Archbishop Elpidophoros delivered a speech during the Divine Liturgy at Saint Demetrios Greek Orthodox Church in Seattle, Washington, on September 25, 2022.
In his speech, Archbishop Elpidophoros of America stressed that “In every Liturgy, through the Offering of Bread and Wine, which become the Sacred Body and Precious Blood of our Lord Jesus Christ, we represent the past, the present, and the future. We commemorate – both with words and deeds, all those who have come before us. The Saints and those called to be Saints.”
At another point of his speech, the Archbishop of America highlighted that “It is a profound and sobering thought – that we, through this Liturgy and through every Liturgy, embrace all of time and space, and offer it back to God in thanksgiving. Of course, that is what “Eucharist” means! An offering of gratitude, and in gratitude.”
Read below the entire speech of the Archbishop of America
“Your Eminence, my beloved Brother in Christ and Concelebrant in the Holy Spirit, Metropolitan Gerasimos,
Your Grace Bishop John and Reverend Clergy,
Beloved Brothers and Sisters in the Lord,
Yesterday, we commenced our commemorations of the One Hundredth Anniversary of this beautiful Parish with prayer and feasting – the Great Vespers and the Banquet. But today, the arc comes full circle in the greatest prayer of the Church, and its most exquisite Banquet of Faith.
The Divine Liturgy is the final point in our arc of celebration for this Centennial Weekend. We come together as a community, and as more than what we can perceive with our senses. For in the Eucharist, when we ‘do this in remembrance of Him,’ we step into God’s time – His Kairos, the Eternal Now where all is present, and all is possible.
In every Liturgy, through the Offering of Bread and Wine, which become the Sacred Body and Precious Blood of our Lord Jesus Christ, we represent the past, the present, and the future. We commemorate – both with words and deeds, all those who have come before us. The Saints and those called to be Saints.
On the Paten, when we behold the Amnos and all the particles of Sacred Bread arranged auspiciously, we behold the entirety of the Church throughout all time. Here, today, your one hundred years of love and service are represented. And indeed, all the two millennia of the Universal Church.
It is a profound and sobering thought – that we, through this Liturgy and through every Liturgy, embrace all of time and space, and offer it back to God in thanksgiving. Of course, that is what “Eucharist” means! An offering of gratitude, and in gratitude.
Our coming full circle today is not a close, but an opening – an opening to the vast and expansive love of God for all the world. Here, at Saint Demetrios, within these lovely walls dedicated and adorned in the tradition of our Orthodox Faith, we open ourselves to the possibility of loving all the world ,as God so loves the world.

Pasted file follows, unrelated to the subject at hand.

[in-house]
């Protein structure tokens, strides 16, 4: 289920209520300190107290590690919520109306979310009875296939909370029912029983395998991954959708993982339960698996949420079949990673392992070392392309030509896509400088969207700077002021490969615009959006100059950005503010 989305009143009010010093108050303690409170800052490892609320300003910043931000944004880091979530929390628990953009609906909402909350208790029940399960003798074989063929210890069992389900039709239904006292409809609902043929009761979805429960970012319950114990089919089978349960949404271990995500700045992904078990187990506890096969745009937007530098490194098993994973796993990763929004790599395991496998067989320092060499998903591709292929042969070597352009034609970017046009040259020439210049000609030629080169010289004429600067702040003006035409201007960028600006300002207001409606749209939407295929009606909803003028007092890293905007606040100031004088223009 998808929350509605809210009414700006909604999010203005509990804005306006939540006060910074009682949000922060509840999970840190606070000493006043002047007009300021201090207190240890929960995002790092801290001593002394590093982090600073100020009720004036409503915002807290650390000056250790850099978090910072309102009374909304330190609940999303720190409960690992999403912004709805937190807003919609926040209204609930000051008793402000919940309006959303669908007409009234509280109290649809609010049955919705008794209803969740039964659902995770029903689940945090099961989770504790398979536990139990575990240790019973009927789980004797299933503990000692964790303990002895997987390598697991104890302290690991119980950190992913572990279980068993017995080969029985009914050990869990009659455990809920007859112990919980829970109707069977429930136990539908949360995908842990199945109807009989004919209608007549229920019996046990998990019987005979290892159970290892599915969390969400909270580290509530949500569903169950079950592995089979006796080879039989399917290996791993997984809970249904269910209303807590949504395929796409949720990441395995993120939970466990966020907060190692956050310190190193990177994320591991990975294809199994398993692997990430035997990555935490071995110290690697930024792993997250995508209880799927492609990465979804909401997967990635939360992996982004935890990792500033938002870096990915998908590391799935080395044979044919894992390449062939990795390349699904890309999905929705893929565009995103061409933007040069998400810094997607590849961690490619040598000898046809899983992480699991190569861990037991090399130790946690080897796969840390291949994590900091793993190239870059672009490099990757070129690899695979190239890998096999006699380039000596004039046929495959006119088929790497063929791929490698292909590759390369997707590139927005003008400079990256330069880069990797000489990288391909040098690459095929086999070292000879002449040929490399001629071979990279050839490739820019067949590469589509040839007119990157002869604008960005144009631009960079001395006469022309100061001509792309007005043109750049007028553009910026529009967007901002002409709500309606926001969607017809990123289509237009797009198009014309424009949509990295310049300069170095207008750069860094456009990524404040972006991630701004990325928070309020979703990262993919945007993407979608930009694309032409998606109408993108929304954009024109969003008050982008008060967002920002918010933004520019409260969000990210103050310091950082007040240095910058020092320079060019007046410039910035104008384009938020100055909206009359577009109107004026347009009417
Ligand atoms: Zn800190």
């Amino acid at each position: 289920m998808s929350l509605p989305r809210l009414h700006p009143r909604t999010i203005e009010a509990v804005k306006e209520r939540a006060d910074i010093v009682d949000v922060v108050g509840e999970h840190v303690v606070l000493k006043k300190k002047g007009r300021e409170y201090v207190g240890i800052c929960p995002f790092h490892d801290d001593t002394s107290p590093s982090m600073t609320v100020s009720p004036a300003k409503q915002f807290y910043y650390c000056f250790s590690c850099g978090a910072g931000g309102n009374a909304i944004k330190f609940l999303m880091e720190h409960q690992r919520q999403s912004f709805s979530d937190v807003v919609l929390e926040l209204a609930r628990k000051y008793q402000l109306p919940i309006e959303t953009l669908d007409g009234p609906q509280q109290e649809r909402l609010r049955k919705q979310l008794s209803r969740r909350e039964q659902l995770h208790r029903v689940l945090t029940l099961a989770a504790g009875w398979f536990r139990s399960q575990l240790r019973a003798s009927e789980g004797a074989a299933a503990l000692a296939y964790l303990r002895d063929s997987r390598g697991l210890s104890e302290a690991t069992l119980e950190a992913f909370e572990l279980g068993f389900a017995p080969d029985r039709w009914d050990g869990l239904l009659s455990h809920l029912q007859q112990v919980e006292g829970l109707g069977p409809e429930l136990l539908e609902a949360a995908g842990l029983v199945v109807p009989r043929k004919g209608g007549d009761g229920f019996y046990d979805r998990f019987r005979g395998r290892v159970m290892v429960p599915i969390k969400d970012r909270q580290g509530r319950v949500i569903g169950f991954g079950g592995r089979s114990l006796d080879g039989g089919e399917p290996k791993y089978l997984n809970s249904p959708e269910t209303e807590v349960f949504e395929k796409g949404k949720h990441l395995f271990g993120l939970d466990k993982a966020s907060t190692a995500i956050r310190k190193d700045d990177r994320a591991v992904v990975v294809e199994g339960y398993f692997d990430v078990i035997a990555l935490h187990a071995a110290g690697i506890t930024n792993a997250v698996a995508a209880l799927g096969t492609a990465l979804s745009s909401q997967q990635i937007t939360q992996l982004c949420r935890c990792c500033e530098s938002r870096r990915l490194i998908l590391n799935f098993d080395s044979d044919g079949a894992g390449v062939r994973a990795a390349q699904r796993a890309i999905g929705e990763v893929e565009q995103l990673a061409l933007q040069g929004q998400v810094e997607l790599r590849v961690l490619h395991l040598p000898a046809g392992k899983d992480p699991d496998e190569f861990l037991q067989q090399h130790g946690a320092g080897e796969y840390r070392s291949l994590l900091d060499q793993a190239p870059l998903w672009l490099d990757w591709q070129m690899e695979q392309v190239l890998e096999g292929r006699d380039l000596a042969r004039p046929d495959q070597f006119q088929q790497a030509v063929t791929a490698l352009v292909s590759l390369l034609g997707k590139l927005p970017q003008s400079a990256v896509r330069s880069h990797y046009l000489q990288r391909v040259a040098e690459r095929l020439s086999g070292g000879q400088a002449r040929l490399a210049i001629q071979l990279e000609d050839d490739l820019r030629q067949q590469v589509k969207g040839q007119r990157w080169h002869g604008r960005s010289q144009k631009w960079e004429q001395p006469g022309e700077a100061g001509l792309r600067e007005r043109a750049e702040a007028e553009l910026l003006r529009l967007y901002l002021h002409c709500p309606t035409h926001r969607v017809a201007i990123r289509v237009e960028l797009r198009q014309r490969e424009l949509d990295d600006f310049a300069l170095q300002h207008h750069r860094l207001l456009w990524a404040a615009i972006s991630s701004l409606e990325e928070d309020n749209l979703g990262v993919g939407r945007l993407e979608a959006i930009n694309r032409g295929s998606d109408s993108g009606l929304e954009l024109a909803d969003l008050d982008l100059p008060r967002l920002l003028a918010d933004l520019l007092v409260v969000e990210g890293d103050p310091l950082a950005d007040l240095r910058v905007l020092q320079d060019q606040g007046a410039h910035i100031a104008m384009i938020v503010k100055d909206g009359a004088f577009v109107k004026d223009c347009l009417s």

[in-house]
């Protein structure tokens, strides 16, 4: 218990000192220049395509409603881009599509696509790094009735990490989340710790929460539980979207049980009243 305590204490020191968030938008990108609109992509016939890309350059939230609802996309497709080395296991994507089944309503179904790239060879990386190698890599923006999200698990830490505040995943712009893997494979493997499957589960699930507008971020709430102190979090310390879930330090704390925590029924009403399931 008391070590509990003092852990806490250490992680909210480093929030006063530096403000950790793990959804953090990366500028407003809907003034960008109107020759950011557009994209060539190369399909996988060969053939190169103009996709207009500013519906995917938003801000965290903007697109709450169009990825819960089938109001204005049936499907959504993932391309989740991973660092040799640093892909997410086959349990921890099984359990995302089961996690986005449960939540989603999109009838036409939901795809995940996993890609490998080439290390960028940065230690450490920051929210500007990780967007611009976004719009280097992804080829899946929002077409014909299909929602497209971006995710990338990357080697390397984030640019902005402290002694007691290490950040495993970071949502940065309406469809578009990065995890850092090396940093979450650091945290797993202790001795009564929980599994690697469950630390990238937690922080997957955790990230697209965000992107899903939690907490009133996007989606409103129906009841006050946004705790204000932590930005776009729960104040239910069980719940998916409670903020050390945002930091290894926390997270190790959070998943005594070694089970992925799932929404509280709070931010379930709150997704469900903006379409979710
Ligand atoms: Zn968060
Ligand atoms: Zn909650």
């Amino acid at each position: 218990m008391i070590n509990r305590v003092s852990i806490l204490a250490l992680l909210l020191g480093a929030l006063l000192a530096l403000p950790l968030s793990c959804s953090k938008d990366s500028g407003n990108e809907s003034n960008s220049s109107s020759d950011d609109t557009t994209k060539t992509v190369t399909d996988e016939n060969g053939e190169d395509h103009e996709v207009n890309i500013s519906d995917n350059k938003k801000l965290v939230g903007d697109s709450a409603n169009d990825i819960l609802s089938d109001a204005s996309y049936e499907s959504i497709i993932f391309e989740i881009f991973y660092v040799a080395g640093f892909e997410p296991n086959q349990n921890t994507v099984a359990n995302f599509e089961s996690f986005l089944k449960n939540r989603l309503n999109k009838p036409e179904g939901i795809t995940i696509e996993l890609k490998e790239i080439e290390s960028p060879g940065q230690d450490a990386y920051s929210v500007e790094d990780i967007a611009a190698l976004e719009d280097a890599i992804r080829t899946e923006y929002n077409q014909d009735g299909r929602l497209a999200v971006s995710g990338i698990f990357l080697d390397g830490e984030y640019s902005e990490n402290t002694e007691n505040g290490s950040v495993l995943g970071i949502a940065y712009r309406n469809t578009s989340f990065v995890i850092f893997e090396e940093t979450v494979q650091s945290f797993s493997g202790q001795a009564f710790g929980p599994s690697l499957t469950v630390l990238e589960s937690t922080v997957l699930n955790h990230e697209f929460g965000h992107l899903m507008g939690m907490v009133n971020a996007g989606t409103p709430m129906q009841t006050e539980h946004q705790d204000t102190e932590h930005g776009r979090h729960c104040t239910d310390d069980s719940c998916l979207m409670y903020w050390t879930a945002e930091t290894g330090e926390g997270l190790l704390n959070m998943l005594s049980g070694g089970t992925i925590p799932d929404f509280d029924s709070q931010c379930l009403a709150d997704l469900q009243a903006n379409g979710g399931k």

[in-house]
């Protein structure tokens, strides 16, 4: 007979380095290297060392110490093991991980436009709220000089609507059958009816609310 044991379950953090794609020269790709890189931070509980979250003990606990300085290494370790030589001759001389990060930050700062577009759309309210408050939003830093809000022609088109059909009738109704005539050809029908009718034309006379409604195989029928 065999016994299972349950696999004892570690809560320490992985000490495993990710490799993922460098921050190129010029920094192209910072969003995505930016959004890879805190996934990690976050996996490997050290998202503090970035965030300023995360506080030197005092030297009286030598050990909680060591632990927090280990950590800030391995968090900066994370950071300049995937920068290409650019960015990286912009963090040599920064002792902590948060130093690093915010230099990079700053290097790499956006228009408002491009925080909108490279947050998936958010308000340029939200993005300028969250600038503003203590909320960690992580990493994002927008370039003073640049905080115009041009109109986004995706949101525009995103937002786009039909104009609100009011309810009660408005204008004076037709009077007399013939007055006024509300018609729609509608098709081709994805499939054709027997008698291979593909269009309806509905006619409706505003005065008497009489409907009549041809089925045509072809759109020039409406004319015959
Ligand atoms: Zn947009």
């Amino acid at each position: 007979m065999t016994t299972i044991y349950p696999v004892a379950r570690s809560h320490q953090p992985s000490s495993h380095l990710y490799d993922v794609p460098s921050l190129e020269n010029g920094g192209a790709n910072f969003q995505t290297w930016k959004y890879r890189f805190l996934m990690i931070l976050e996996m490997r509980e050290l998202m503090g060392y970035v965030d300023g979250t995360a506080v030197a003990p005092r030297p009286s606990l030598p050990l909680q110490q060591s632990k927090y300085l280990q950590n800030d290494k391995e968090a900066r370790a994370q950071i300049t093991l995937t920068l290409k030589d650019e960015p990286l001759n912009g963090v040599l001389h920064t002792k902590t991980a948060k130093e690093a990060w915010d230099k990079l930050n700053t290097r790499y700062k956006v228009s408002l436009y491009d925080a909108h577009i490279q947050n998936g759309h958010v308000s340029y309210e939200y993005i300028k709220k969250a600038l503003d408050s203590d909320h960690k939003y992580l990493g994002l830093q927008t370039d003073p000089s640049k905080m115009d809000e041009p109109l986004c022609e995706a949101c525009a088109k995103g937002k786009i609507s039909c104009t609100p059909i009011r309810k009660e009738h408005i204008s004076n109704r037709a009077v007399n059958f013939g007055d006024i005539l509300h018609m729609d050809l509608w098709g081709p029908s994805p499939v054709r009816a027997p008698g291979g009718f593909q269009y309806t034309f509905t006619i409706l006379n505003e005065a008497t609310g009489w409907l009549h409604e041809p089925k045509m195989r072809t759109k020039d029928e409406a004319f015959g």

My friends: this is not easy to do, much less, easy to understand. You hear how in the Gospel reading this morning, when the Lord challenged Peter:
“Put out into the deep and let down your nets for a catch.” And Peter answered, “Master, we toiled all night and took nothing! But at Your word, I will let down the nets.” *
This is the loving obedience of the Church to Her Lord: “At Your word.” We may not see the fruits. We may not perceive the possibilities. Clouds may hide both sun and moon.
But it is not our perceptions that determine the will of the Lord. It is our willingness to risk, to believe, to put our trust in His word. As Saint Peter said: “At Your word….”
My beloved Christians of this beloved Parish:
You are turning to the next hundred years.
You are letting down your nets for a catch that might even begin to sink your boats! As today’s Gospel says, when they obeyed the word of the Lord:
They enclosed a great school of fish; and as their nets were breaking, they beckoned to their partners in the other boat to come and help them. And they came and filled both the boats, so that they began to sink. †
Would that every endeavor of the Church be so! That we would be forced to call for others to come and help us minister to the throngs of seekers pouring into our Churches. Just as Peter and his partners – the brothers James and John – were loading up their boats to the point of sinking.
* * *
Your “Vision Statement,” of which I spoke yesterday evening, highlights your dedication to “Make Disciples.” This ingathering of souls for the Kingdom of God is just like Peter pulling up those nets full of fishes.
It is the work of being “fishers of men,” as the Lord says. ‡
Therefore, as we partake of the Eucharist this day, let us receive the divine nourishment to strengthen us for the work of the ministry.
Let us embrace the next hundred years with faith in the foundation that has been established, and go forth in enthusiasm and optimism.
Let us be obedient to His word, and cast out our nets – nets that do not strangle or trap people, but nets of love and compassion, of forgiveness and mercy, that welcome souls into the Church.
Thus, beloved brothers and sisters, we will be true disciples of the Lord, and our Churches will be the fulness of His Body.
The arc of our love – commenced last evening and completed today, will be a heavenly rainbow of God’s peace, and we will know the truth of the Kingdom of God in our souls.
* Luke 5:4-5.
† Luke 5:6-7.
‡ Mark 1:17.
Source: Greek Orthodox Archdiocese of America